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Multipotent somatic stem cells contribute to the stem cell niche in the Drosophila testis

Abstract

Adult stem cells reside in specialized microenvironments, or niches, that have an important role in regulating stem cell behaviour1. Therefore, tight control of niche number, size and function is necessary to ensure the proper balance between stem cells and progenitor cells available for tissue homeostasis and wound repair. The stem cell niche in the Drosophila male gonad is located at the tip of the testis where germline and somatic stem cells surround the apical hub, a cluster of approximately 10–15 somatic cells that is required for stem cell self-renewal and maintenance2,3,4. Here we show that somatic stem cells in the Drosophila testis contribute to both the apical hub and the somatic cyst cell lineage. The Drosophila orthologue of epithelial cadherin (DE-cadherin) is required for somatic stem cell maintenance and, consequently, the apical hub. Furthermore, our data indicate that the transcriptional repressor escargot regulates the ability of somatic cells to assume and/or maintain hub cell identity. These data highlight the dynamic relationship between stem cells and the niche and provide insight into genetic programmes that regulate niche size and function to support normal tissue homeostasis and organ regeneration throughout life.

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Figure 1: Somatic stem cell progeny contribute to the hub.
Figure 2: BrdU-labelled cells become incorporated into the apical hub.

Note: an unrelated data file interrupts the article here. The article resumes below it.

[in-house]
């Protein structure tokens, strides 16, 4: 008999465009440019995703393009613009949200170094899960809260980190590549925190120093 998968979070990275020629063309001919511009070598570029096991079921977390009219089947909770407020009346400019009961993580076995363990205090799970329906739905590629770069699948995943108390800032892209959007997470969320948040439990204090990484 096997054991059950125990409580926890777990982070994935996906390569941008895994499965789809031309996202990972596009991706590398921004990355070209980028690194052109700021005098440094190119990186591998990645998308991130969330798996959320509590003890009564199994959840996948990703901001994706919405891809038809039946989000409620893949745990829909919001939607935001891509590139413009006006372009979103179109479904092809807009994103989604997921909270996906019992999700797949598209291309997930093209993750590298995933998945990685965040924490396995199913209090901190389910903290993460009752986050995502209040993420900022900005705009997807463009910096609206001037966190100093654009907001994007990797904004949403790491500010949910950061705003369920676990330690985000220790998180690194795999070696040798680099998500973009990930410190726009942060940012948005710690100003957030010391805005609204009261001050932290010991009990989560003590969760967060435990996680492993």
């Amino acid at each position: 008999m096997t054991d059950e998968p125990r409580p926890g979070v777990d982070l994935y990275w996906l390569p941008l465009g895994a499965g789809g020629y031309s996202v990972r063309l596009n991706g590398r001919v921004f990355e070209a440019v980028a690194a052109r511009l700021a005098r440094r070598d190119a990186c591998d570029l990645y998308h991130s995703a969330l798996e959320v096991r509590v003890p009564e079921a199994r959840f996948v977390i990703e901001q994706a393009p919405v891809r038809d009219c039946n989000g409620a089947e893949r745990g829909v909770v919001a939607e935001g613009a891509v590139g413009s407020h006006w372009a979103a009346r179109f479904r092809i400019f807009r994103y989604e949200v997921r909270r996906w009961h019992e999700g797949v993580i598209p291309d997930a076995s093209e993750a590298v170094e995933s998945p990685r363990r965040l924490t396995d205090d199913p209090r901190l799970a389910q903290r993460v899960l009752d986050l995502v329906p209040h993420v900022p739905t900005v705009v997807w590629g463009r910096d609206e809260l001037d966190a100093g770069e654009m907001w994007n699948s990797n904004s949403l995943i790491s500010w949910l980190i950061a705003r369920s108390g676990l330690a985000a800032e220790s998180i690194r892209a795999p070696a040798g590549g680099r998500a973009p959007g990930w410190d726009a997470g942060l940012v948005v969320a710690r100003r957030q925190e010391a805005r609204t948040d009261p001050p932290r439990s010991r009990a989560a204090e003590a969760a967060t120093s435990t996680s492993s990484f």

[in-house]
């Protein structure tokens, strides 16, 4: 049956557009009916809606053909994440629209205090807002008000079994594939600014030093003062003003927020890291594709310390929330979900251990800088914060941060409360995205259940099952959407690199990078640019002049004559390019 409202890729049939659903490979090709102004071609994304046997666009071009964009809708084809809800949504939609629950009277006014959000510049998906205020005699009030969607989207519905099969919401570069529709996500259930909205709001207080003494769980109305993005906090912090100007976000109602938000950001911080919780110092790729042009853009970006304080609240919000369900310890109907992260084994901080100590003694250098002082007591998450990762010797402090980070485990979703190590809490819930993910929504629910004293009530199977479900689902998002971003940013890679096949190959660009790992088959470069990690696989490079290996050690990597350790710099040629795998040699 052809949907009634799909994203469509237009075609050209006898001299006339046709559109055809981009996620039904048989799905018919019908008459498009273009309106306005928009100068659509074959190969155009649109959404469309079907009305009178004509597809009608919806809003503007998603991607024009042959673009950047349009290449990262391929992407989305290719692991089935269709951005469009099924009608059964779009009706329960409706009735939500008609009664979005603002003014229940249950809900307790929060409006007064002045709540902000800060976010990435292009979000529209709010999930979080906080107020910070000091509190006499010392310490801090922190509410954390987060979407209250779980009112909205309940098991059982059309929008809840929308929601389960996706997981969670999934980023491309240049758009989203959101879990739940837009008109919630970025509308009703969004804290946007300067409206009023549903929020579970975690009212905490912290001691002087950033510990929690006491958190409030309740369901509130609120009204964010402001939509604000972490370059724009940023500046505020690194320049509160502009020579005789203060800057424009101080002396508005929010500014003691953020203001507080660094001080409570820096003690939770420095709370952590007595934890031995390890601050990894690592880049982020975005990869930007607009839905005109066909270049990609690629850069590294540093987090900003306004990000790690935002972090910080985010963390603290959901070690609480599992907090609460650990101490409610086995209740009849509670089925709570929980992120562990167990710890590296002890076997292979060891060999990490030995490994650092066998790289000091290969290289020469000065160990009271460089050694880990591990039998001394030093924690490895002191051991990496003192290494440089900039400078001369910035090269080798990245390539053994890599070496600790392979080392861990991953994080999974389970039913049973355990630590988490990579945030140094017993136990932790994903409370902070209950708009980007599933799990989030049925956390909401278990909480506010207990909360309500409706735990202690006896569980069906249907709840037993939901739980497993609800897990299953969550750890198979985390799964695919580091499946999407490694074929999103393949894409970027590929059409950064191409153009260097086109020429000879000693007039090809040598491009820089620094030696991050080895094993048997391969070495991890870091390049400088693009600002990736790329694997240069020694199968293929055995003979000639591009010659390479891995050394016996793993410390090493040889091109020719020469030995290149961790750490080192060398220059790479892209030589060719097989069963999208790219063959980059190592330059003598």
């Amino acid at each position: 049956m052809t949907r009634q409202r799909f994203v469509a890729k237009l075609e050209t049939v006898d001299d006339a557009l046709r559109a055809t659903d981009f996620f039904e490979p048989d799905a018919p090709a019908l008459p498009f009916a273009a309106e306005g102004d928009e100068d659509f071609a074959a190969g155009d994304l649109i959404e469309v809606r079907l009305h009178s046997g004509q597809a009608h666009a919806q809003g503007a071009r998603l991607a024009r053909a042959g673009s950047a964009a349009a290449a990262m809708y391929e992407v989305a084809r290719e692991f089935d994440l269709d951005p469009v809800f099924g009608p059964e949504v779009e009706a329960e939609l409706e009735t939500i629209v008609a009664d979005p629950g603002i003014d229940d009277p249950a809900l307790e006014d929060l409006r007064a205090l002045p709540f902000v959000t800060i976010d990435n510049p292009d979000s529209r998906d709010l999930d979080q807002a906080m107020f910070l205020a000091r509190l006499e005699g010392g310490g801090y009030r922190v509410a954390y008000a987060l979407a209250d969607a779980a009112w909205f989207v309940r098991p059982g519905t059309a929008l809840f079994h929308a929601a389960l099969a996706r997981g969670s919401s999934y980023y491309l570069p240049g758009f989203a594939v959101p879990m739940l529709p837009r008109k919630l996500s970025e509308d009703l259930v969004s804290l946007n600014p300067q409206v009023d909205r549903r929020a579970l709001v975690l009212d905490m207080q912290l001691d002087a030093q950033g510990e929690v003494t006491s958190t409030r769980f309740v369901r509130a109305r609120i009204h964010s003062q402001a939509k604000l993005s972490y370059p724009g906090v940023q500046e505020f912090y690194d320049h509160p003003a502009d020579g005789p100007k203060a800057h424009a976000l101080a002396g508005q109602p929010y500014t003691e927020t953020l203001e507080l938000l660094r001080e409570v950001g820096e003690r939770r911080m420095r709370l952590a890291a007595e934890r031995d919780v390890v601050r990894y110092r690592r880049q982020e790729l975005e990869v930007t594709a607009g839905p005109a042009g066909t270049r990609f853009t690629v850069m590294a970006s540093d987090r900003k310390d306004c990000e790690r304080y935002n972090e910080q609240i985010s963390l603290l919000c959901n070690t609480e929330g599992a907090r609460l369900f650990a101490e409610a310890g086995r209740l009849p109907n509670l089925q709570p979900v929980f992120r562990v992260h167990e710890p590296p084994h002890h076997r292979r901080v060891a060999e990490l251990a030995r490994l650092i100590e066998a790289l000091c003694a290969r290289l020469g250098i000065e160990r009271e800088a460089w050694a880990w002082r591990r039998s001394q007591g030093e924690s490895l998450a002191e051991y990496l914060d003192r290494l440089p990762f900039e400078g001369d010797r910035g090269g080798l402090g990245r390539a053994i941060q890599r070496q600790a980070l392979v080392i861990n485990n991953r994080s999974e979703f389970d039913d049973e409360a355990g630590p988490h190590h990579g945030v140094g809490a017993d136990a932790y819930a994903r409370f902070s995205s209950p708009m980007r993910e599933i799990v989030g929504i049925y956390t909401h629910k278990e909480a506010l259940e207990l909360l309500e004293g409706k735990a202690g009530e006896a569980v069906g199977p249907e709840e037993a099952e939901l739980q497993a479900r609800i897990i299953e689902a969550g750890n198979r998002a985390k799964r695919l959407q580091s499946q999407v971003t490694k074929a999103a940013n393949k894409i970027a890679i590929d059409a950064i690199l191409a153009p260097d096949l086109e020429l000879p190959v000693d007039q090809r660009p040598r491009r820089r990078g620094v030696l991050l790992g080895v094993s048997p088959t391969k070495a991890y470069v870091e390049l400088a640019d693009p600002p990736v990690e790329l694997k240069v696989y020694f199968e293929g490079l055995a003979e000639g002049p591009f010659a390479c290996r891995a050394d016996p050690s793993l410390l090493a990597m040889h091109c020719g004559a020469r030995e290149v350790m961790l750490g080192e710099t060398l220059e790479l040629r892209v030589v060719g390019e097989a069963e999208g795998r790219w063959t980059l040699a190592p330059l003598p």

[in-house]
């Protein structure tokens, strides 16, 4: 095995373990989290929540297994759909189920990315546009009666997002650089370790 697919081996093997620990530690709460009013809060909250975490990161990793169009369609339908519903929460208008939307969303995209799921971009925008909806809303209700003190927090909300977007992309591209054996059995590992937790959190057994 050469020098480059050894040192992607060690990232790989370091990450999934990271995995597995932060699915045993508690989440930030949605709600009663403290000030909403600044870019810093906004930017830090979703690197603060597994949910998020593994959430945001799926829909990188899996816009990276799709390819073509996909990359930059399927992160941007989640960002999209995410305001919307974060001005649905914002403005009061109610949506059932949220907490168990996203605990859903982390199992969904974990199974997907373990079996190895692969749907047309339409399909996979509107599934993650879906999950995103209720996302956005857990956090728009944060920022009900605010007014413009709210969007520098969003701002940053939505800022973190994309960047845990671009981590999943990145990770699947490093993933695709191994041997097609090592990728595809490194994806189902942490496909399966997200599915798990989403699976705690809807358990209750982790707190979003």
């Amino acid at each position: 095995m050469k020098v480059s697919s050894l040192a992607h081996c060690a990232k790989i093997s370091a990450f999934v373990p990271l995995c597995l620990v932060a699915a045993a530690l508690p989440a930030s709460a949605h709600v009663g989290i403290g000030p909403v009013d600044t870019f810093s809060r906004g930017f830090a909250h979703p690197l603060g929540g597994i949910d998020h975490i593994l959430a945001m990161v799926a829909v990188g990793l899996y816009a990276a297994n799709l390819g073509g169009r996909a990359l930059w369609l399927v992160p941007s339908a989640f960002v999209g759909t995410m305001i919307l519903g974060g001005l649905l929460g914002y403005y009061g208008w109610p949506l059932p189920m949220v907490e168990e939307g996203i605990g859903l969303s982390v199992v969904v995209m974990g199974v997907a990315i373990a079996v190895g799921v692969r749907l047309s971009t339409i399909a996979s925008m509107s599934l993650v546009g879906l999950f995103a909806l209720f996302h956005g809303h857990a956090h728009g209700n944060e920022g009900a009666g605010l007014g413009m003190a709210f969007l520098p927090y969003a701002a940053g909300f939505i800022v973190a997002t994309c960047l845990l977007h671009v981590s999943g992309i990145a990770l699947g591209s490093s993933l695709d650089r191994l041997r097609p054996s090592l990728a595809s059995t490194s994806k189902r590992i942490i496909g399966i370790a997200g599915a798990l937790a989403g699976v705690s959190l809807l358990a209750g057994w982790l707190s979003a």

Figure 3: Two populations of mitotically active somatic cells are present near the hub.
Figure 4: Factors required for SSC maintenance and the SSC–hub cell transition.

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Acknowledgements

We thank E. Bach, D. Godt, S. Hayahsi, N. Perrimon and R. Read for reagents and fly stocks, and Jones laboratory members, G. Adams, M. Buszczak, C. Schulz, S. DiNardo and M. Fuller for discussions and comments on the manuscript. This work was supported by a training grant from the California Institute for Regenerative Medicine to the University of California-San Diego (L. Goldstein). D.L.J. is funded by the Ellison Medical Foundation, the American Federation for Aging Research, the G. Harold and Leila Y. Mathers Charitable Foundation, the ACS and the NIH.

Author Contributions J.V. and D.L.J. planned experiments; J.V. and C.D’A. performed experiments and analysed data; D.L.J. wrote the manuscript; and J.V. and C.D’A. edited the manuscript.

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Correspondence to D. Leanne Jones.

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Supplementary Information 1

The file contains Supplementary Figures 1-4 and Legends; Supplementary Tables 1-3. The Supplementary Figures include a model of SSC divisions, images of DE-cadherin mutant germline clones, and additional shg RNAi images. The Supplementary Tables include data from clonal analysis, phospho-histone H3, and BrdU experiments. (PDF 9563 kb)

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Voog, J., D’Alterio, C. & Jones, D. Multipotent somatic stem cells contribute to the stem cell niche in the Drosophila testis. Nature 454, 1132–1136 (2008). https://doi.org/10.1038/nature07173

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